Toddlers sleeping on the floor really isn't a cause for concern, experts say.
Carlina Teteris/Moment/Getty Images

Here's Why Your Toddler Seems To Prefer Snoozing On The Floor Instead Of Their Bed

You wake up from a sound sleep because you feel like something’s in the bedroom that shouldn’t be. As you hop out of bed to investigate, your foot hits something warm... and that warm thing yelps. You scream back in horror before realizing it’s your toddler sleeping on the floor like a total creep. Or maybe you go to peek in on your precious cherub and find them not in their bed, but snuggled up with a stuffed animal on the floor by the toy box. Dude, what gives?

My husband and I have basically decided to wait until our son is ready to go to college to give him his own big boy bed. The thought of him having free will during bedtime — of all times — is terrifying. I'm also worried he will be like I was when I was little, and will sleep outside of our bedroom door on the floor with a blanket if we don’t let him come in the bed. I myself started this habit once I transitioned to a “big-kid” bed. I’m not sure why I liked to sleep on the floor, and experts say that every child is different, so there could be multiple reasons that you may find your own kid on the floor.

Maureen Healy, child therapist and author of The Emotionally Healthy Child, tells Romper it could be a sensory thing or mental. “It may be more comfortable than their crib, or something about the floor is comforting to their physical body,” she says. Or, it could be a “power play” and "they just want to feel in charge." And we all know how toddlers love being the one in charge.

“Toddlers crave independence, and I wonder if picking their own spot in the room to sleep appeals to their desire to strike out on their own,” says Katie Lear, a licensed clinical mental health counselor who works with parents and kids.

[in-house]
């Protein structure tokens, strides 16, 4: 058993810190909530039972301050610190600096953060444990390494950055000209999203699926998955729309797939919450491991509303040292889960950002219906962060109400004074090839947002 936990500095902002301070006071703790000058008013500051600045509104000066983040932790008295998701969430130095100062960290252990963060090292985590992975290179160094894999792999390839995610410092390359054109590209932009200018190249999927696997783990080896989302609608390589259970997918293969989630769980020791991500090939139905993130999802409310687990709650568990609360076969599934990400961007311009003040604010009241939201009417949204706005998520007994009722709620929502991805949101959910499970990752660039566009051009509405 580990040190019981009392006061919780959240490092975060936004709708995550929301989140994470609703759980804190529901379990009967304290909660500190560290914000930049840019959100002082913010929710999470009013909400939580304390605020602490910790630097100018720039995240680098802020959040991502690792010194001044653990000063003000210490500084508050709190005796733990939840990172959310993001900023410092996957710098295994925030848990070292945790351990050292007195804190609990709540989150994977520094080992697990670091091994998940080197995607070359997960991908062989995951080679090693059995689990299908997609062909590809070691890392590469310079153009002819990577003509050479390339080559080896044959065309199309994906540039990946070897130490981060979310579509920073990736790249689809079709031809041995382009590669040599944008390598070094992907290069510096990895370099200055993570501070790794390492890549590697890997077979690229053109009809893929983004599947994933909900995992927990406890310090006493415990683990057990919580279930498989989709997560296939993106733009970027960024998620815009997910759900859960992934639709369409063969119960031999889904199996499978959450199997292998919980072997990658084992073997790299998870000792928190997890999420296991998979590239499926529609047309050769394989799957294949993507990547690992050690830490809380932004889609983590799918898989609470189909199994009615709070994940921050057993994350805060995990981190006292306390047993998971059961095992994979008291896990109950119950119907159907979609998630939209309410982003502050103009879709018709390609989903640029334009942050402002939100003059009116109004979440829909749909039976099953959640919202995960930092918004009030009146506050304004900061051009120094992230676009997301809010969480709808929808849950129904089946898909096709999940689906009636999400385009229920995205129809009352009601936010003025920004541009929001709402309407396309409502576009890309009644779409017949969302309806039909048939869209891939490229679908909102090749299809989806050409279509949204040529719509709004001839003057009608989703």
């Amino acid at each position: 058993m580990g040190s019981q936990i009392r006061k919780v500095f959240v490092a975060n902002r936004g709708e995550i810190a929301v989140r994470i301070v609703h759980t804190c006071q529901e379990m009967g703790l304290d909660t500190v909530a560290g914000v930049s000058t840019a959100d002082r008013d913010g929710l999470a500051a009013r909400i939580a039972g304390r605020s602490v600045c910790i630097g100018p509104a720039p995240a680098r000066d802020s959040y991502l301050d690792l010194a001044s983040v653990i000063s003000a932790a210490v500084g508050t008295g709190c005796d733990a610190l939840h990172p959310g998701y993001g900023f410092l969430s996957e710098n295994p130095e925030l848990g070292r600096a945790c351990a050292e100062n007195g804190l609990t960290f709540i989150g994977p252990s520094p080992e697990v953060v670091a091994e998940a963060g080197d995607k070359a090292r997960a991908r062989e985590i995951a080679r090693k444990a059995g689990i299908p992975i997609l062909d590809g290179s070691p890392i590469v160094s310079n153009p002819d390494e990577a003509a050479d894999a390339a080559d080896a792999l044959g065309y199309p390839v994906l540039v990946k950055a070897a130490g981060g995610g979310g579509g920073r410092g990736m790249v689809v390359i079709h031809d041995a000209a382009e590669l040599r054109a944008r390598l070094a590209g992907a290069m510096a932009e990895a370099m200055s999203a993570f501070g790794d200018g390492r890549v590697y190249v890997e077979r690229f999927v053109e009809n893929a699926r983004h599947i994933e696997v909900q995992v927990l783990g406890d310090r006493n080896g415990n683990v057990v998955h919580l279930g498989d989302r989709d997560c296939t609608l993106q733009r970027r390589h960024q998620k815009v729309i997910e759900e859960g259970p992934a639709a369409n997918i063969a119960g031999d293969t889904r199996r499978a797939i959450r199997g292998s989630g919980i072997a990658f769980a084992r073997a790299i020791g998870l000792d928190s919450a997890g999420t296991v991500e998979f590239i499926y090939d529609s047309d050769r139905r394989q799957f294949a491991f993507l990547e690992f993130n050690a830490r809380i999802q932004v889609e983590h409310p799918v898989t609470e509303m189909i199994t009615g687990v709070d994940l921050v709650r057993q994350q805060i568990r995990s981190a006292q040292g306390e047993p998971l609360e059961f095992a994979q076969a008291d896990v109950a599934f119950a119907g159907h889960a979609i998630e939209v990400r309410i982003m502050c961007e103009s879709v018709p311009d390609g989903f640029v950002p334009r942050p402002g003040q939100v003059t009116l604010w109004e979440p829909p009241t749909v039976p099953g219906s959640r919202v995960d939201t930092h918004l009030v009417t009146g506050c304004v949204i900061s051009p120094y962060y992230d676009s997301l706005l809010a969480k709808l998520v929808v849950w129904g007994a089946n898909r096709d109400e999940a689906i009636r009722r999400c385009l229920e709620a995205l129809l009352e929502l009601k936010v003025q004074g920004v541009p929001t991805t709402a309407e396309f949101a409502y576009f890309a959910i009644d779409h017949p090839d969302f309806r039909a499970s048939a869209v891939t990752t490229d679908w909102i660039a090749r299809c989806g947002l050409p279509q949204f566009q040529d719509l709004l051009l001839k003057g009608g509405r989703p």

Laura Olivas/Moment/Getty Images

“It's also possible that it's a self-soothing behavior if your child is waking up in the middle of the night — maybe they feel calmer if they can create a secure place for themselves," Lear says. Echoing Healy's comments about the sensory aspect, she also notes that they may even prefer the texture of the carpet to their own bed, or “there are more interesting things to see at eye-level when they're on the floor.”

While it is annoying, is there anything you should really be worried about when your child loves to sleep on the floor? Not so much. Lear says, “As long as a child is in a safe room and getting out of the bed isn't disrupting anyone's sleep, I can't imagine that sleeping on the floor by choice would cause any psychological harm to a child.” She adds that if you can put their mattress and blanket on the floor for a while to give them some added comfort, that would be great. “I suspect that for most children, this is a developmental phase and they will return to their ‘big-kid bed’ when they are ready — maybe when a sibling or friend gets a new bed.”

“Most likely, there’s no tremendous ‘damage’ done," Healy says. "But I have seen different young children wanting to sleep on the floor with a mattress and sleeping bag temporarily due to attachment issues." When it comes to the littlest members of your family though, Healy says toddlers are a totally different story and you'll want to make sure they have the right crib or appropriate bedding to sleep safely. "My suggestion is to focus on problem-solving since this is usually a phase.”


Maureen Healy, child therapist and author of The Emotionally Healthy Child

Katie Lear, clinical mental health counselor